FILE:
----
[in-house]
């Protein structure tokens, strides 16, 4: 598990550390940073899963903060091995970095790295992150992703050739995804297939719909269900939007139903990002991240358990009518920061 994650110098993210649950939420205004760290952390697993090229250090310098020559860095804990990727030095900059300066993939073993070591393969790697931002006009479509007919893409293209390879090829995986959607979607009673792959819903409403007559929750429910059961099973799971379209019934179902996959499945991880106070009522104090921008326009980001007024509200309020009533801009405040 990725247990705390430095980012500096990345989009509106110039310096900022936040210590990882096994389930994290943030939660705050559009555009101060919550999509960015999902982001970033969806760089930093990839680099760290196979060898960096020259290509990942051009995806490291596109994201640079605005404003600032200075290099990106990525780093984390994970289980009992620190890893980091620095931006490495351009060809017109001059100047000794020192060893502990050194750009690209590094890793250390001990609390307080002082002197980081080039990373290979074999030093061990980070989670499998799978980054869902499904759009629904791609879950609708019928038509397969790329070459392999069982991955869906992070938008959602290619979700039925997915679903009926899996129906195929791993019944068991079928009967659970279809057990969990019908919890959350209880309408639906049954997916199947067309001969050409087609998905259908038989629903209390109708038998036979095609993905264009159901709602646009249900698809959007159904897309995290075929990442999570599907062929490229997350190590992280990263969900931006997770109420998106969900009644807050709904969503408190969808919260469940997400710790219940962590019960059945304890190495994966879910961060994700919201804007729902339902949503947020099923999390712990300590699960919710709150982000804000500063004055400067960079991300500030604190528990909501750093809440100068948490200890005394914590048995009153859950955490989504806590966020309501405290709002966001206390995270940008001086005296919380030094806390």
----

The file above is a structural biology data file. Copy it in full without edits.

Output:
[in-house]
């Protein structure tokens, strides 16, 4: 598990550390940073899963903060091995970095790295992150992703050739995804297939719909269900939007139903990002991240358990009518920061 994650110098993210649950939420205004760290952390697993090229250090310098020559860095804990990727030095900059300066993939073993070591393969790697931002006009479509007919893409293209390879090829995986959607979607009673792959819903409403007559929750429910059961099973799971379209019934179902996959499945991880106070009522104090921008326009980001007024509200309020009533801009405040 990725247990705390430095980012500096990345989009509106110039310096900022936040210590990882096994389930994290943030939660705050559009555009101060919550999509960015999902982001970033969806760089930093990839680099760290196979060898960096020259290509990942051009995806490291596109994201640079605005404003600032200075290099990106990525780093984390994970289980009992620190890893980091620095931006490495351009060809017109001059100047000794020192060893502990050194750009690209590094890793250390001990609390307080002082002197980081080039990373290979074999030093061990980070989670499998799978980054869902499904759009629904791609879950609708019928038509397969790329070459392999069982991955869906992070938008959602290619979700039925997915679903009926899996129906195929791993019944068991079928009967659970279809057990969990019908919890959350209880309408639906049954997916199947067309001969050409087609998905259908038989629903209390109708038998036979095609993905264009159901709602646009249900698809959007159904897309995290075929990442999570599907062929490229997350190590992280990263969900931006997770109420998106969900009644807050709904969503408190969808919260469940997400710790219940962590019960059945304890190495994966879910961060994700919201804007729902339902949503947020099923999390712990300590699960919710709150982000804000500063004055400067960079991300500030604190528990909501750093809440100068948490200890005394914590048995009153859950955490989504806590966020309501405290709002966001206390995270940008001086005296919380030094806390």